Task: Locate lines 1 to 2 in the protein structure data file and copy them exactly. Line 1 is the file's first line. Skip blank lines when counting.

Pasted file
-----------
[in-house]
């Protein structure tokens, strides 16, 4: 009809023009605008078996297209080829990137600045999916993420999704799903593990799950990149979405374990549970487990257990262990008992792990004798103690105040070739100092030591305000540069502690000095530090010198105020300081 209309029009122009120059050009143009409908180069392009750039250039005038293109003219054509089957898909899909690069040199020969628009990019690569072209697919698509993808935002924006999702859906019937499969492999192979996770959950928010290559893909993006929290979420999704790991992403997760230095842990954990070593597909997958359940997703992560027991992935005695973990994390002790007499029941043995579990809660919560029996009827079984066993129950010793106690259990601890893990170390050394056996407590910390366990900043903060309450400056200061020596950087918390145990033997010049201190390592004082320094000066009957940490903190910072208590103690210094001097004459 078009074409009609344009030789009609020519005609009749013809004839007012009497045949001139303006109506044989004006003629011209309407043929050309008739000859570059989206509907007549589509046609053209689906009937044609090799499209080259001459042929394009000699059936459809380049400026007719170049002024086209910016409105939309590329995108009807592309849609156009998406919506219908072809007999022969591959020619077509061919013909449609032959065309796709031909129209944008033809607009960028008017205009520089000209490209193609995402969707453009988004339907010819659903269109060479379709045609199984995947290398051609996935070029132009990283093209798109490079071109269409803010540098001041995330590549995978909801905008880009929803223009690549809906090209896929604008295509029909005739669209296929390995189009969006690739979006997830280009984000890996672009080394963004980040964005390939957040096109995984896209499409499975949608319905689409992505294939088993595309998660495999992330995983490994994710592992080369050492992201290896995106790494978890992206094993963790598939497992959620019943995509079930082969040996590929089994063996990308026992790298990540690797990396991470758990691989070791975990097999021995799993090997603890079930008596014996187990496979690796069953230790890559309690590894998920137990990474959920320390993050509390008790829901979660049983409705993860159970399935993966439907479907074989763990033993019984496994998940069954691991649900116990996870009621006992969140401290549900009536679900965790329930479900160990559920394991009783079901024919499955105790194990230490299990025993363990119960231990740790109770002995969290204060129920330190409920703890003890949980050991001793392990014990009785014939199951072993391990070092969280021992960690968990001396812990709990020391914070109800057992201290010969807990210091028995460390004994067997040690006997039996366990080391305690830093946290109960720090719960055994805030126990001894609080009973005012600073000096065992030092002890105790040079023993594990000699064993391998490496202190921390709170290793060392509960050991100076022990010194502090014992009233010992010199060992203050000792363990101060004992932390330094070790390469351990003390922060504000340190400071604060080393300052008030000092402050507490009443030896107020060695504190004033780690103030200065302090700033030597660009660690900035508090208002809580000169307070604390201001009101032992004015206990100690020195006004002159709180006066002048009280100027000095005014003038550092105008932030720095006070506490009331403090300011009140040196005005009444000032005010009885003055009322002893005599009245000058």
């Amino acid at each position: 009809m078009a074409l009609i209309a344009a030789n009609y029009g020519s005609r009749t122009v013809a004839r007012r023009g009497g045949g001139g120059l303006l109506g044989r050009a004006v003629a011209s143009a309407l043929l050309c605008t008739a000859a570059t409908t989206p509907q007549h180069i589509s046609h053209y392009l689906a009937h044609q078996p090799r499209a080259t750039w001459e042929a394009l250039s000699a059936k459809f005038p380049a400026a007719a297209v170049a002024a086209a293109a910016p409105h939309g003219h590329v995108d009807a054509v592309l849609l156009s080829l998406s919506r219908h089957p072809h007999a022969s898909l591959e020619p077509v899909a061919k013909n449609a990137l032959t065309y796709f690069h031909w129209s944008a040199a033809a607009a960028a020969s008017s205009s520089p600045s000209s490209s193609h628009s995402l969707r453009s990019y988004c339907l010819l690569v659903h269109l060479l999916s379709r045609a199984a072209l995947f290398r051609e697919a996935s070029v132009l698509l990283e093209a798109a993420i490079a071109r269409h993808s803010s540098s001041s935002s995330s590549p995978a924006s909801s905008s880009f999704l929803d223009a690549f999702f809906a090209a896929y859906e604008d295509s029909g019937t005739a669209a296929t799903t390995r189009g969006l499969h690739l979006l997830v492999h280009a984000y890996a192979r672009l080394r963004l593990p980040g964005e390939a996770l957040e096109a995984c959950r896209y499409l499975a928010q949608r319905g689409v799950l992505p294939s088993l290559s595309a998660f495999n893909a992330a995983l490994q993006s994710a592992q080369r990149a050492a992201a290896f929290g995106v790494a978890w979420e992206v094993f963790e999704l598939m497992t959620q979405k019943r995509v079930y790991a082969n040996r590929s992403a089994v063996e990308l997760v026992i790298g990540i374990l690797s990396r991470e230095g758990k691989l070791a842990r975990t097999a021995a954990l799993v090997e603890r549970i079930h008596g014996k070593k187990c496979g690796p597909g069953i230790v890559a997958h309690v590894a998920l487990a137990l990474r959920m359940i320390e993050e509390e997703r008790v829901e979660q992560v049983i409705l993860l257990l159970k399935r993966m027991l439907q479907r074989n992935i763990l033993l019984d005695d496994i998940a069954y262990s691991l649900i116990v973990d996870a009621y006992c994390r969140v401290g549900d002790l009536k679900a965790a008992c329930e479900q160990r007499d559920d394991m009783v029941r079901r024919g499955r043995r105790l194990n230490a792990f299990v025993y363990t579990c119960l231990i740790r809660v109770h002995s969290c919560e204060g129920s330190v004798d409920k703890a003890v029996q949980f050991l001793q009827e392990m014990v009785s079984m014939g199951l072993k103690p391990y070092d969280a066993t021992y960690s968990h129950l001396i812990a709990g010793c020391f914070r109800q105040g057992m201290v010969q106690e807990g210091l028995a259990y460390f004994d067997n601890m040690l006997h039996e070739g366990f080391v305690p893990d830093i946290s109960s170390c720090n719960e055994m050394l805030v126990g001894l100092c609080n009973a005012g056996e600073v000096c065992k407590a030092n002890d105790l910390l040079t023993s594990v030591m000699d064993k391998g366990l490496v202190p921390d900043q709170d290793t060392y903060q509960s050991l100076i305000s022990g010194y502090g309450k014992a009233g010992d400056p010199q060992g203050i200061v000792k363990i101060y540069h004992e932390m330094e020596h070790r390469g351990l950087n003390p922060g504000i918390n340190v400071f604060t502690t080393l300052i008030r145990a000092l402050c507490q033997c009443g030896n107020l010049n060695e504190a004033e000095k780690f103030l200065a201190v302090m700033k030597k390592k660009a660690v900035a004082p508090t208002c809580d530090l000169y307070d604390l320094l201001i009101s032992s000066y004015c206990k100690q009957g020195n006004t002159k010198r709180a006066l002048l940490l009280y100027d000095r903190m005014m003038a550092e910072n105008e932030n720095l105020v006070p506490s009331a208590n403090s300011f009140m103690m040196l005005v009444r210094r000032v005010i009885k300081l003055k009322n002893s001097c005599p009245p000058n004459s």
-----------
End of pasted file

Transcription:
[in-house]
């Protein structure tokens, strides 16, 4: 009809023009605008078996297209080829990137600045999916993420999704799903593990799950990149979405374990549970487990257990262990008992792990004798103690105040070739100092030591305000540069502690000095530090010198105020300081 209309029009122009120059050009143009409908180069392009750039250039005038293109003219054509089957898909899909690069040199020969628009990019690569072209697919698509993808935002924006999702859906019937499969492999192979996770959950928010290559893909993006929290979420999704790991992403997760230095842990954990070593597909997958359940997703992560027991992935005695973990994390002790007499029941043995579990809660919560029996009827079984066993129950010793106690259990601890893990170390050394056996407590910390366990900043903060309450400056200061020596950087918390145990033997010049201190390592004082320094000066009957940490903190910072208590103690210094001097004459 078009074409009609344009030789009609020519005609009749013809004839007012009497045949001139303006109506044989004006003629011209309407043929050309008739000859570059989206509907007549589509046609053209689906009937044609090799499209080259001459042929394009000699059936459809380049400026007719170049002024086209910016409105939309590329995108009807592309849609156009998406919506219908072809007999022969591959020619077509061919013909449609032959065309796709031909129209944008033809607009960028008017205009520089000209490209193609995402969707453009988004339907010819659903269109060479379709045609199984995947290398051609996935070029132009990283093209798109490079071109269409803010540098001041995330590549995978909801905008880009929803223009690549809906090209896929604008295509029909005739669209296929390995189009969006690739979006997830280009984000890996672009080394963004980040964005390939957040096109995984896209499409499975949608319905689409992505294939088993595309998660495999992330995983490994994710592992080369050492992201290896995106790494978890992206094993963790598939497992959620019943995509079930082969040996590929089994063996990308026992790298990540690797990396991470758990691989070791975990097999021995799993090997603890079930008596014996187990496979690796069953230790890559309690590894998920137990990474959920320390993050509390008790829901979660049983409705993860159970399935993966439907479907074989763990033993019984496994998940069954691991649900116990996870009621006992969140401290549900009536679900965790329930479900160990559920394991009783079901024919499955105790194990230490299990025993363990119960231990740790109770002995969290204060129920330190409920703890003890949980050991001793392990014990009785014939199951072993391990070092969280021992960690968990001396812990709990020391914070109800057992201290010969807990210091028995460390004994067997040690006997039996366990080391305690830093946290109960720090719960055994805030126990001894609080009973005012600073000096065992030092002890105790040079023993594990000699064993391998490496202190921390709170290793060392509960050991100076022990010194502090014992009233010992010199060992203050000792363990101060004992932390330094070790390469351990003390922060504000340190400071604060080393300052008030000092402050507490009443030896107020060695504190004033780690103030200065302090700033030597660009660690900035508090208002809580000169307070604390201001009101032992004015206990100690020195006004002159709180006066002048009280100027000095005014003038550092105008932030720095006070506490009331403090300011009140040196005005009444000032005010009885003055009322002893005599009245000058």